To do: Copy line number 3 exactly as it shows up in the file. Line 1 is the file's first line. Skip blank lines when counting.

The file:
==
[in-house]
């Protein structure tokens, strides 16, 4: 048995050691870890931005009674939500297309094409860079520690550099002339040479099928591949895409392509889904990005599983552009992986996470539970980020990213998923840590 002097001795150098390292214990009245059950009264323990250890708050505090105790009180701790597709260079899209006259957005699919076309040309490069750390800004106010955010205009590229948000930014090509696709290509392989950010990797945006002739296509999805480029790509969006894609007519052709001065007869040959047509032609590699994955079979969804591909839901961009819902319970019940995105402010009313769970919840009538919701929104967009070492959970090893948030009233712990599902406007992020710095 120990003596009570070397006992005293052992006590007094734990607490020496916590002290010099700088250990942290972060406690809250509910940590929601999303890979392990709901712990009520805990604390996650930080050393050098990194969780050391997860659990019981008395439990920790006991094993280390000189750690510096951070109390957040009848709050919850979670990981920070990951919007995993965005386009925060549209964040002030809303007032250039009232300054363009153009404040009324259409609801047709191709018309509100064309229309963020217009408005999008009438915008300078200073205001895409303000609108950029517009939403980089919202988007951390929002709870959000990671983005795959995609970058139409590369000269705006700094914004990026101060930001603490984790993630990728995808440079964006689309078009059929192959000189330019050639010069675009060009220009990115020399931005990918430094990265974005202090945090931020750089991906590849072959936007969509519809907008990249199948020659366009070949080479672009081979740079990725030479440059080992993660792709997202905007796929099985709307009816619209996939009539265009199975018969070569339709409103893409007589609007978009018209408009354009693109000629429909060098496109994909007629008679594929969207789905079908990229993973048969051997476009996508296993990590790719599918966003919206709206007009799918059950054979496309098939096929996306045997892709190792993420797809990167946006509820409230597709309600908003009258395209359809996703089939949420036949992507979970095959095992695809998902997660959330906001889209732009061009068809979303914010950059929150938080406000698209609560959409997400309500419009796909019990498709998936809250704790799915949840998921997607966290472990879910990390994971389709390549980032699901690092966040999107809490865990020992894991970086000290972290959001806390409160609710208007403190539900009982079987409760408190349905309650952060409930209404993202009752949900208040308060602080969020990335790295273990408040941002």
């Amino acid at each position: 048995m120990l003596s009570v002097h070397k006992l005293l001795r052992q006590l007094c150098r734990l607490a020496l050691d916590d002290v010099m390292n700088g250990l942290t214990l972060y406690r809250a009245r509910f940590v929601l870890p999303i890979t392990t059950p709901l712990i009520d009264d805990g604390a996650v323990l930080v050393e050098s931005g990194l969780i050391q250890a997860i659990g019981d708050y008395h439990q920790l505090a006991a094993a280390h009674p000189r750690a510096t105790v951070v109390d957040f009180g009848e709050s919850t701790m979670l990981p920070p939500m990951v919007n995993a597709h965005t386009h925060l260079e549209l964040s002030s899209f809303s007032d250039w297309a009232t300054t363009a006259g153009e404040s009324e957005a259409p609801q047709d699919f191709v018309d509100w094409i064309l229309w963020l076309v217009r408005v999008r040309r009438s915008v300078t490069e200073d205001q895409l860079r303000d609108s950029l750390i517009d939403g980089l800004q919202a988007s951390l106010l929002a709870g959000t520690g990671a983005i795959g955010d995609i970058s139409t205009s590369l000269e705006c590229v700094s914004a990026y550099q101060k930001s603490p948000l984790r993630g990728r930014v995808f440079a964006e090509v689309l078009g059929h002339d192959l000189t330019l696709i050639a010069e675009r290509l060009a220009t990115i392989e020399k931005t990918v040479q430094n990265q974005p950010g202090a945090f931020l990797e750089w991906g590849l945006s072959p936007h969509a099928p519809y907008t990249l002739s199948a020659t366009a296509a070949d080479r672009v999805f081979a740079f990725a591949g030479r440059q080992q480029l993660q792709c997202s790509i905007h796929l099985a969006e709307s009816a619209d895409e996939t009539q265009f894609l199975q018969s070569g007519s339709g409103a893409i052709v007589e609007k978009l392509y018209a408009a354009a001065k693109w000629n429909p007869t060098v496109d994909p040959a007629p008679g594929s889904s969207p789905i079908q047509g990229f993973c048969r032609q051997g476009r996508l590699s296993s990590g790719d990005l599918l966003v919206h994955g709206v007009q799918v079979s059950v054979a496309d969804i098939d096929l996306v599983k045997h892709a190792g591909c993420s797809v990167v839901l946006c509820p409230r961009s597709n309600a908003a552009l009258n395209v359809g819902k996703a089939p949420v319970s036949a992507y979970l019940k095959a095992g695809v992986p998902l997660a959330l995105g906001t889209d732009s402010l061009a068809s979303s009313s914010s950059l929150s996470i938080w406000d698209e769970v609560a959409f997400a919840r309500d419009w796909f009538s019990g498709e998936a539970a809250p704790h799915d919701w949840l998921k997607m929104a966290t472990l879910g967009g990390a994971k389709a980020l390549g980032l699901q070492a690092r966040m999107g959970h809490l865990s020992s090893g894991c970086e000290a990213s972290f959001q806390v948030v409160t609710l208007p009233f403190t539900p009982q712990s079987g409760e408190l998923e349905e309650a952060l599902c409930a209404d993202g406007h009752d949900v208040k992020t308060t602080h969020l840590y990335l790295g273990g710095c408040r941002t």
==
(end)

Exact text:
């Amino acid at each position: 048995m120990l003596s009570v002097h070397k006992l005293l001795r052992q006590l007094c150098r734990l607490a020496l050691d916590d002290v010099m390292n700088g250990l942290t214990l972060y406690r809250a009245r509910f940590v929601l870890p999303i890979t392990t059950p709901l712990i009520d009264d805990g604390a996650v323990l930080v050393e050098s931005g990194l969780i050391q250890a997860i659990g019981d708050y008395h439990q920790l505090a006991a094993a280390h009674p000189r750690a510096t105790v951070v109390d957040f009180g009848e709050s919850t701790m979670l990981p920070p939500m990951v919007n995993a597709h965005t386009h925060l260079e549209l964040s002030s899209f809303s007032d250039w297309a009232t300054t363009a006259g153009e404040s009324e957005a259409p609801q047709d699919f191709v018309d509100w094409i064309l229309w963020l076309v217009r408005v999008r040309r009438s915008v300078t490069e200073d205001q895409l860079r303000d609108s950029l750390i517009d939403g980089l800004q919202a988007s951390l106010l929002a709870g959000t520690g990671a983005i795959g955010d995609i970058s139409t205009s590369l000269e705006c590229v700094s914004a990026y550099q101060k930001s603490p948000l984790r993630g990728r930014v995808f440079a964006e090509v689309l078009g059929h002339d192959l000189t330019l696709i050639a010069e675009r290509l060009a220009t990115i392989e020399k931005t990918v040479q430094n990265q974005p950010g202090a945090f931020l990797e750089w991906g590849l945006s072959p936007h969509a099928p519809y907008t990249l002739s199948a020659t366009a296509a070949d080479r672009v999805f081979a740079f990725a591949g030479r440059q080992q480029l993660q792709c997202s790509i905007h796929l099985a969006e709307s009816a619209d895409e996939t009539q265009f894609l199975q018969s070569g007519s339709g409103a893409i052709v007589e609007k978009l392509y018209a408009a354009a001065k693109w000629n429909p007869t060098v496109d994909p040959a007629p008679g594929s889904s969207p789905i079908q047509g990229f993973c048969r032609q051997g476009r996508l590699s296993s990590g790719d990005l599918l966003v919206h994955g709206v007009q799918v079979s059950v054979a496309d969804i098939d096929l996306v599983k045997h892709a190792g591909c993420s797809v990167v839901l946006c509820p409230r961009s597709n309600a908003a552009l009258n395209v359809g819902k996703a089939p949420v319970s036949a992507y979970l019940k095959a095992g695809v992986p998902l997660a959330l995105g906001t889209d732009s402010l061009a068809s979303s009313s914010s950059l929150s996470i938080w406000d698209e769970v609560a959409f997400a919840r309500d419009w796909f009538s019990g498709e998936a539970a809250p704790h799915d919701w949840l998921k997607m929104a966290t472990l879910g967009g990390a994971k389709a980020l390549g980032l699901q070492a690092r966040m999107g959970h809490l865990s020992s090893g894991c970086e000290a990213s972290f959001q806390v948030v409160t609710l208007p009233f403190t539900p009982q712990s079987g409760e408190l998923e349905e309650a952060l599902c409930a209404d993202g406007h009752d949900v208040k992020t308060t602080h969020l840590y990335l790295g273990g710095c408040r941002t």